Turquoise is timeless. A fashion staple for over 3,000 years, and found on six continents, turquoise is ingrained in our human history. Not only does turquoise resemble water in appearance, it needs water to form, making it a sacred symbol of life in many cultures, including the Diné.
While the peoples of Africa and Asia are no strangers to turquoise jewelry, this stone that ranges from green to blue is an iconic part of Native American art and culture and symbolizes the Southwest, where we are home to many famed mines. Some of our most iconic stones include Kingman Turquoise, known for its bright blue tone and characteristic veining, along with the vividly blue Sleeping Beauty stones, and a handful of rare stones from now-closed mines including Lone Mountain, Number 8, and New Mexico’s very own Cerrillos mine. The icy-blue Larimar is one of the most rare and highly sought after turquoise stones in the world and comes from the remote Barahona region in the Dominican Republic.
Rich in turquoise, China has mined it for 2,000 years and now accounts for over 60% of stones used today. Some of the finest stones originated in this beautiful country, including the deep blue-green Cloud Mountain Turquoise with its dramatic black matrix.
The ancient Egyptians and the Chinese, whose homeland is a major source of turquoise, have used the stone in their art and jewelry for centuries. The oldest discovery of mined turquoise were beads found in Iraq, dating back to 5000 BCE. The gemstone was also found in jewelry in Egyptian tombs, dating back to 3000 BCE, as was used in King Tut’s burial mask. It was even used to decorate the Taj Mahal, while ancient Persians wore it as protection against unnatural death. The Aztecs inlaid it in skulls, statues, and shields. For Diné, the color of the gemstone represents the water, sky, and the hope that the wearer will become one with the universe.
The subject of many mythologies, the combination of the blue/green gemstone and the matrix of the mother stone are said to symbolize the earth and sky coming together to join female and male energies.
In the Southwestern United States, some Indigenous people believe that their ancestors were so happy to see rain after a long drought that they danced and rejoiced. Their tears mixed with the rain and seeped into the earth to become turquoise.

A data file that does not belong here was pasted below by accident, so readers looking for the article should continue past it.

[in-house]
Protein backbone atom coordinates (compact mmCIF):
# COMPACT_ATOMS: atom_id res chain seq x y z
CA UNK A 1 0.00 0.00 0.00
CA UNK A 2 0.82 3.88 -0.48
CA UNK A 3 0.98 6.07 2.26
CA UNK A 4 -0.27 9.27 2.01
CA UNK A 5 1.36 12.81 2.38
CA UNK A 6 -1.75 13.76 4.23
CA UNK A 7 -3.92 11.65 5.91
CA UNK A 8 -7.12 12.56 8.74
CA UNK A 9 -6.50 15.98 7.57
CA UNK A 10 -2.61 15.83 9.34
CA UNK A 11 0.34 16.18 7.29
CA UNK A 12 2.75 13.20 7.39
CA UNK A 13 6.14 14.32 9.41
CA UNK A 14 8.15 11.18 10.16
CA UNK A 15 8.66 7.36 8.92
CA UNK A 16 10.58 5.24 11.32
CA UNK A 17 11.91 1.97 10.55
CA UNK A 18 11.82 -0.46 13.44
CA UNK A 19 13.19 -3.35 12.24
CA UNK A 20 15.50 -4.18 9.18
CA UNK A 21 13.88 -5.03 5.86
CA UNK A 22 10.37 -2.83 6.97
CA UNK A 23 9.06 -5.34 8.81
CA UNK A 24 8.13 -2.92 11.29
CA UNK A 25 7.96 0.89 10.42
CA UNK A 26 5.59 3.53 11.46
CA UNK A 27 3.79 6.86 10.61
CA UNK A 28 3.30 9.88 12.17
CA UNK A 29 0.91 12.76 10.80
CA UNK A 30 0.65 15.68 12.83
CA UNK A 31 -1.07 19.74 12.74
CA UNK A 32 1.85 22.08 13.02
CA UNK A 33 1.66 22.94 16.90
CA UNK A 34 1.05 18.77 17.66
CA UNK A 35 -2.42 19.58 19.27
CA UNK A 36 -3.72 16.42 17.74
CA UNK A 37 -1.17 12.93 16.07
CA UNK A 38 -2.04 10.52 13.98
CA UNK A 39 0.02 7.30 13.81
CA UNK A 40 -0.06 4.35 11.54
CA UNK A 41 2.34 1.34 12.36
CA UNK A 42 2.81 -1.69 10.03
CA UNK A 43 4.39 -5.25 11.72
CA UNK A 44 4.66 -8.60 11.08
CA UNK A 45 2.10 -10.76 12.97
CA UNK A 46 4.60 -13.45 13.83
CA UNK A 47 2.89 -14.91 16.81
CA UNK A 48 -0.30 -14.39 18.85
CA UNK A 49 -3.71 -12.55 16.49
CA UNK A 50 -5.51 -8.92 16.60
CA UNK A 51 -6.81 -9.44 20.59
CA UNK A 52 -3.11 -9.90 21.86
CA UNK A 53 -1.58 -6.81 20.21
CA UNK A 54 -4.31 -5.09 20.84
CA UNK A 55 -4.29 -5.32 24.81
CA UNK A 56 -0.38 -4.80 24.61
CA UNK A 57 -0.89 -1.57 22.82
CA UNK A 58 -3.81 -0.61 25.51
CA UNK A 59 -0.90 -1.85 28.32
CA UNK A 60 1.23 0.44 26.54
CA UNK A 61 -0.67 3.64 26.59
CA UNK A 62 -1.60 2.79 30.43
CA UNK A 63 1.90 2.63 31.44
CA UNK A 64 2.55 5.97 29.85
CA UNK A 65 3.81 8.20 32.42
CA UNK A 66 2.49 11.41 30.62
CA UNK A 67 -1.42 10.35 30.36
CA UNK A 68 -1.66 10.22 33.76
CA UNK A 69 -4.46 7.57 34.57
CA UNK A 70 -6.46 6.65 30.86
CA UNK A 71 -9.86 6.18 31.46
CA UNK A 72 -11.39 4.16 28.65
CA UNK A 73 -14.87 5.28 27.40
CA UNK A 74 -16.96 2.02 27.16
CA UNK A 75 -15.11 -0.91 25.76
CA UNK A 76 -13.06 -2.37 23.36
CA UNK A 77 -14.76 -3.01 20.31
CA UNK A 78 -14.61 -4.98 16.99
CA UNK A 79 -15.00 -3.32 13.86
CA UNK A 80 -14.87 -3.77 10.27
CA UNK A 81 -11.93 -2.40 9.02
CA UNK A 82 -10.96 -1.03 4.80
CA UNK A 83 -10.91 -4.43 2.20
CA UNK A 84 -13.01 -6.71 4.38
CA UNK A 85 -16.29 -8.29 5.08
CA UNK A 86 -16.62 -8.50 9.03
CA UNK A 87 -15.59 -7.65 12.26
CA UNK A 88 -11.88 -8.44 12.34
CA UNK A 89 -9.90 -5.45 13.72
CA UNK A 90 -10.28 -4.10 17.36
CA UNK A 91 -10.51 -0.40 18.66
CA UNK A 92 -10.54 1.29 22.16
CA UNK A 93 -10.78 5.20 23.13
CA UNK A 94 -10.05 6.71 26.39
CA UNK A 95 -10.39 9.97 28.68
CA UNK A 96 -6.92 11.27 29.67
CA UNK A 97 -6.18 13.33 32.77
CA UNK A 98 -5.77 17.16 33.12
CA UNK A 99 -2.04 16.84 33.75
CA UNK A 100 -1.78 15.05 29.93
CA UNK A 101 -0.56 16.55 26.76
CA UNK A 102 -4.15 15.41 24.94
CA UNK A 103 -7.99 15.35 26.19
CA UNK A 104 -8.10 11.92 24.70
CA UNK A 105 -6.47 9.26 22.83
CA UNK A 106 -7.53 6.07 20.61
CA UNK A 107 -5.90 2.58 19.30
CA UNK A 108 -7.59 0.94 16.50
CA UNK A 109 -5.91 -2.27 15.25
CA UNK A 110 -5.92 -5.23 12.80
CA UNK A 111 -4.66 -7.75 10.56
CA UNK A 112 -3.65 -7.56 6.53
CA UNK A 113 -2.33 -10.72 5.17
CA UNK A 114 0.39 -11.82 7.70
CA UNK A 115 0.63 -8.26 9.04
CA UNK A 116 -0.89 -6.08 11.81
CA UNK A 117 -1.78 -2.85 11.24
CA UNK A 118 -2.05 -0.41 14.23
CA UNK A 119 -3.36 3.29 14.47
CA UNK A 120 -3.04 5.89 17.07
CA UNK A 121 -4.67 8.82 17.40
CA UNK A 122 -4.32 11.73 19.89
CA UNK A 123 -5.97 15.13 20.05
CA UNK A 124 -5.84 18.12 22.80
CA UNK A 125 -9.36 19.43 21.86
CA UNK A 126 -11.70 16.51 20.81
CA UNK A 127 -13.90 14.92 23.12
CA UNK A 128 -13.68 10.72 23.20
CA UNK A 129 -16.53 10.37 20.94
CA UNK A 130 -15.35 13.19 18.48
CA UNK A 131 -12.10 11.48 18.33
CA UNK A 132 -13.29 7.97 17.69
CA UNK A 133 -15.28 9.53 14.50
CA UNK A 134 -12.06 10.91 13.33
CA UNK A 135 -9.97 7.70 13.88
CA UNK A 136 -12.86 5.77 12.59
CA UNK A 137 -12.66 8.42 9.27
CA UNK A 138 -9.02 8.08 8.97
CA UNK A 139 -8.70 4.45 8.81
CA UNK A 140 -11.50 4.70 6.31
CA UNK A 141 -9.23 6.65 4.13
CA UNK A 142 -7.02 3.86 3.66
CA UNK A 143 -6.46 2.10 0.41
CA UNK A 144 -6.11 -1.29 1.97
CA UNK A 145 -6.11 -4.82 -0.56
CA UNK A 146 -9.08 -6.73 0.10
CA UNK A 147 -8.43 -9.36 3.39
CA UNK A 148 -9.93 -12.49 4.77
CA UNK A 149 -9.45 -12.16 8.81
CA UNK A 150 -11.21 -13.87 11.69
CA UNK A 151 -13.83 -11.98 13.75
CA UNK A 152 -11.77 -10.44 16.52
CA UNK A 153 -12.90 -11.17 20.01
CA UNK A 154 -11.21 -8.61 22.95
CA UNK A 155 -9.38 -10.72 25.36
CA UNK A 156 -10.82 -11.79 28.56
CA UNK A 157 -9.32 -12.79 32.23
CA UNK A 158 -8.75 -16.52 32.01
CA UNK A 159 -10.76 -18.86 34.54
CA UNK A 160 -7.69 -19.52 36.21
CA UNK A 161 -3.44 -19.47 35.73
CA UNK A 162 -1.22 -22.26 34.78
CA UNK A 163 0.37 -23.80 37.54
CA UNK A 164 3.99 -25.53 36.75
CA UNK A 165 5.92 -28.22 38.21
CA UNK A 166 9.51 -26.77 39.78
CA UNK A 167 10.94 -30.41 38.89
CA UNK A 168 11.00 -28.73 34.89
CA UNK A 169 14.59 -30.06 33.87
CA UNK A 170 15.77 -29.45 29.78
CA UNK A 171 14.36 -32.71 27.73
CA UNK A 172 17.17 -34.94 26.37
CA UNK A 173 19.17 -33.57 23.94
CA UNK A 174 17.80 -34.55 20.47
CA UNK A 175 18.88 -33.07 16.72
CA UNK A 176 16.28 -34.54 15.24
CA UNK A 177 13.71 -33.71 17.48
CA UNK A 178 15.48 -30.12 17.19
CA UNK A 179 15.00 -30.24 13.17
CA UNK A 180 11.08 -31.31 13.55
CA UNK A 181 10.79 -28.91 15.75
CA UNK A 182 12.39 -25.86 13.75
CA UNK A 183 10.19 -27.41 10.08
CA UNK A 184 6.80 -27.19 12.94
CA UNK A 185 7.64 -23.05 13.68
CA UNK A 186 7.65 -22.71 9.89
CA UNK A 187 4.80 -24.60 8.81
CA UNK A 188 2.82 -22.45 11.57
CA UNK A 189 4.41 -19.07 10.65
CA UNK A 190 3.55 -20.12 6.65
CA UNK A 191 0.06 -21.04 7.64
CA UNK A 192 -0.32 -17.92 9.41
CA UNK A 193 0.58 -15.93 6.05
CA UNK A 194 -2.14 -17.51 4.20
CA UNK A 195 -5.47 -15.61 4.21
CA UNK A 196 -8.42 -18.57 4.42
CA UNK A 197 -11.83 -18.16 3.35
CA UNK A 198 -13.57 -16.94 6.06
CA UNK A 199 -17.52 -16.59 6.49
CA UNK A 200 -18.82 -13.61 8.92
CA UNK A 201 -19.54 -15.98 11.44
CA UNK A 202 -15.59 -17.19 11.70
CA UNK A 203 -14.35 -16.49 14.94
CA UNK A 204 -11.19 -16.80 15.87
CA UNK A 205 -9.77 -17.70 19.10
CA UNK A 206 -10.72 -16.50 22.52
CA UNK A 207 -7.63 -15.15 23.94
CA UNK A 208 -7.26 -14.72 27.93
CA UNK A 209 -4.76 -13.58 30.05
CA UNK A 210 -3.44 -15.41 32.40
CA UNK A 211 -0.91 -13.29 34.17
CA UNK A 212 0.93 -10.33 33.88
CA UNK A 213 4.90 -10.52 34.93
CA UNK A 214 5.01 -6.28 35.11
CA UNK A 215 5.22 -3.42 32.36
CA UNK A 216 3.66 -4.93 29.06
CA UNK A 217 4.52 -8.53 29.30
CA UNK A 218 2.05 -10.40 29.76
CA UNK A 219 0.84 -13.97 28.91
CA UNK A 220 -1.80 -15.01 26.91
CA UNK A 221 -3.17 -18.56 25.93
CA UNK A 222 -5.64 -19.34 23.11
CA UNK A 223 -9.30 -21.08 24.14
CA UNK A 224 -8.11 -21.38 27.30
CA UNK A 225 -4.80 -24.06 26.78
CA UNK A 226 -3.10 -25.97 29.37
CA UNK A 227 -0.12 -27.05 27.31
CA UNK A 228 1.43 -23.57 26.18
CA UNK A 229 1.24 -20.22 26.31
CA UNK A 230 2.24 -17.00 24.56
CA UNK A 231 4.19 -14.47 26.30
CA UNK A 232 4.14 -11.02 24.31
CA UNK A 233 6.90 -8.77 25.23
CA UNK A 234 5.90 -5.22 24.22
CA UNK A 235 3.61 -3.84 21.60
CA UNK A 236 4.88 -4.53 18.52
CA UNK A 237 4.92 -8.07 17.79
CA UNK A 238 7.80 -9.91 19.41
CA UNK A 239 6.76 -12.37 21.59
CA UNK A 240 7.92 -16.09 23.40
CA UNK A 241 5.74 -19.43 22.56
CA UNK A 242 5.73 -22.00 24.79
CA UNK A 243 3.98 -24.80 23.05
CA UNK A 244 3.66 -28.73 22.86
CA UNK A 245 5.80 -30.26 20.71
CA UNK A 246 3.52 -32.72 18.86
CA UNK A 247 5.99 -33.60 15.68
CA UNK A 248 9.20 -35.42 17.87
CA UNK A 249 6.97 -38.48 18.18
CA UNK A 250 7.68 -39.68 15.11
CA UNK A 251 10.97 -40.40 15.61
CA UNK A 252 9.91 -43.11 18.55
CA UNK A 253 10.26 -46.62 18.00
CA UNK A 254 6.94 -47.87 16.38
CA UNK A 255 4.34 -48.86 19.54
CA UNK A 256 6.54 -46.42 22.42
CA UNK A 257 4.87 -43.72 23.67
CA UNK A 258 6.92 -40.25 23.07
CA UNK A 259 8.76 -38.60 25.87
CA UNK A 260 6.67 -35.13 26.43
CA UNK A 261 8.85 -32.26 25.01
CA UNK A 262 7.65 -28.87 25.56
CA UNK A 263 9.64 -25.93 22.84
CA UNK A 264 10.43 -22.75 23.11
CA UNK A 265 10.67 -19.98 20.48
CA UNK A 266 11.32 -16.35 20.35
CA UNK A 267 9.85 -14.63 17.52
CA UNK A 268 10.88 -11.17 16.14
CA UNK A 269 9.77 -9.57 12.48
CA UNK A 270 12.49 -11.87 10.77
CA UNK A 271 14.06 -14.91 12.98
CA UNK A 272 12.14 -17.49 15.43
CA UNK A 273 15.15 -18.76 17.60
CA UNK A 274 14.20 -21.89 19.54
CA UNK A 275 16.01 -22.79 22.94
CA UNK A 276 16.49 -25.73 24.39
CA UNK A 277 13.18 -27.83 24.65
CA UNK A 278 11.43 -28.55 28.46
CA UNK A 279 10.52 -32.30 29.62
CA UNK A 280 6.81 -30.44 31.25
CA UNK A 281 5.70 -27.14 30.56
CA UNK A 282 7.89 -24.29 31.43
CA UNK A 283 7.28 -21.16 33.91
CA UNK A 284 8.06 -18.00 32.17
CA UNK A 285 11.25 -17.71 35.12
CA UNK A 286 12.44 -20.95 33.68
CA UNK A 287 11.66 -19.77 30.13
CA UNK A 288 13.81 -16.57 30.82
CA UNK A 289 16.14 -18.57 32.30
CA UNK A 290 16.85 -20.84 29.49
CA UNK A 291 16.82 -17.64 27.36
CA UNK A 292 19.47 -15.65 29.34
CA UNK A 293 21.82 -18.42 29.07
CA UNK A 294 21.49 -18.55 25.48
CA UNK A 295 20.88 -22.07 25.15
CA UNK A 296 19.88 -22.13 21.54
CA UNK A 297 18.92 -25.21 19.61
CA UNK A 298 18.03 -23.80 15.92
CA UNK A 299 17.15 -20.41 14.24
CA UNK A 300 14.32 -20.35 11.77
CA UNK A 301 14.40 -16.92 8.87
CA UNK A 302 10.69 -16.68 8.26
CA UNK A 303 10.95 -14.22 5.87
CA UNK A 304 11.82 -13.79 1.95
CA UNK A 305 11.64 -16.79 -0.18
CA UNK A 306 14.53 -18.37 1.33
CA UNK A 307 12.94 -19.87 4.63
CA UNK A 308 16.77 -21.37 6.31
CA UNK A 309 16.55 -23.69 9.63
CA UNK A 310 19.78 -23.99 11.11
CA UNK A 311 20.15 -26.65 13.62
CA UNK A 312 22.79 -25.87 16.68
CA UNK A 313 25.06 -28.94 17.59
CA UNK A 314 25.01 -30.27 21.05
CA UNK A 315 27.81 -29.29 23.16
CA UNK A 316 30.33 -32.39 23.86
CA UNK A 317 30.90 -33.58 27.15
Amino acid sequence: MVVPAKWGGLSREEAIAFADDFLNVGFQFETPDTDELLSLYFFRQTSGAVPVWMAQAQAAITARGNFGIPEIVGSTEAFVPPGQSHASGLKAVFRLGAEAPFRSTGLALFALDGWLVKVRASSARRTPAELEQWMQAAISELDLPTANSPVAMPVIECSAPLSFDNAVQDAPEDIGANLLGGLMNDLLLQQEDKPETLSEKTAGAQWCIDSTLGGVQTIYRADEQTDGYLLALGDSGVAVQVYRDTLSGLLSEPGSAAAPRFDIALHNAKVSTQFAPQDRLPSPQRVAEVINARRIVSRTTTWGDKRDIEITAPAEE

The Hopi believe that the earth used to be covered in water, and turquoise helped to remove this water so that life could begin.
Diné recount how Changing Woman appeared to her people as a drop of turquoise, and some legends say that this goddess lives in a turquoise house and wears turquoise jewelry. At birth, Diné babies are given their first turquoise beads for protection and health. They also use turquoise in various ceremonies, such as marriage, initiation, and healing ceremonies, and to aid in finding water. Some Diné say that if you are wearing turquoise and notice a crack in it, then the stone absorbed a negative energy that was meant for you.
To the Zuni, the color of turquoise represents Awonauilona, a supreme life-giving power, and because the color can change depending on the light, the weather, or nearby elements, it has also been used for prophecy and divination.
Turquoise represents the hopes for a bountiful harvest and aids in survival. Pueblo dancers wear turquoise to ensure rain for their crops. Native American hunters would draw lines with turquoise in an attempt to slow game down and make them easier to hunt.
Turquoise is more than just a beautiful blue gem. It represents so many things: a connection between the physical world and the spiritual; the bond between man and nature; dreams of luck, success, and a healthy and happy life. Although turquoise is associated closely with Native Americans, the gem has a universal appeal, as it represents what many of us want out of life.